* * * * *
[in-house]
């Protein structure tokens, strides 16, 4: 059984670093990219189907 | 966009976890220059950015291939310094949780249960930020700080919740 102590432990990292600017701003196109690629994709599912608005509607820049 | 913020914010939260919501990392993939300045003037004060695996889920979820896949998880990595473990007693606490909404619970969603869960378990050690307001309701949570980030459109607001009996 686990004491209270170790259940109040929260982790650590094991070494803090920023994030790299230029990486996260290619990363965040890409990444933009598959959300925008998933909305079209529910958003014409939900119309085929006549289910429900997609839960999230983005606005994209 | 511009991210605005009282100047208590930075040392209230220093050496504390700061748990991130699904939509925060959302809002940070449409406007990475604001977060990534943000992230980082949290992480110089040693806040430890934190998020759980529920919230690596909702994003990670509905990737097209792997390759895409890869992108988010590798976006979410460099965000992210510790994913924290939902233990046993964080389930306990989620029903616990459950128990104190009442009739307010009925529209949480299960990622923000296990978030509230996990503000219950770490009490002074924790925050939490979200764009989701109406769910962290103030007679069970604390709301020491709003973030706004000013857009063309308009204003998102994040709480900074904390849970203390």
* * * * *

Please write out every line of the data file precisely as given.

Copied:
[in-house]
């Protein structure tokens, strides 16, 4: 059984670093990219189907 | 966009976890220059950015291939310094949780249960930020700080919740 102590432990990292600017701003196109690629994709599912608005509607820049 | 913020914010939260919501990392993939300045003037004060695996889920979820896949998880990595473990007693606490909404619970969603869960378990050690307001309701949570980030459109607001009996 686990004491209270170790259940109040929260982790650590094991070494803090920023994030790299230029990486996260290619990363965040890409990444933009598959959300925008998933909305079209529910958003014409939900119309085929006549289910429900997609839960999230983005606005994209 | 511009991210605005009282100047208590930075040392209230220093050496504390700061748990991130699904939509925060959302809002940070449409406007990475604001977060990534943000992230980082949290992480110089040693806040430890934190998020759980529920919230690596909702994003990670509905990737097209792997390759895409890869992108988010590798976006979410460099965000992210510790994913924290939902233990046993964080389930306990989620029903616990459950128990104190009442009739307010009925529209949480299960990622923000296990978030509230996990503000219950770490009490002074924790925050939490979200764009989701109406769910962290103030007679069970604390709301020491709003973030706004000013857009063309308009204003998102994040709480900074904390849970203390």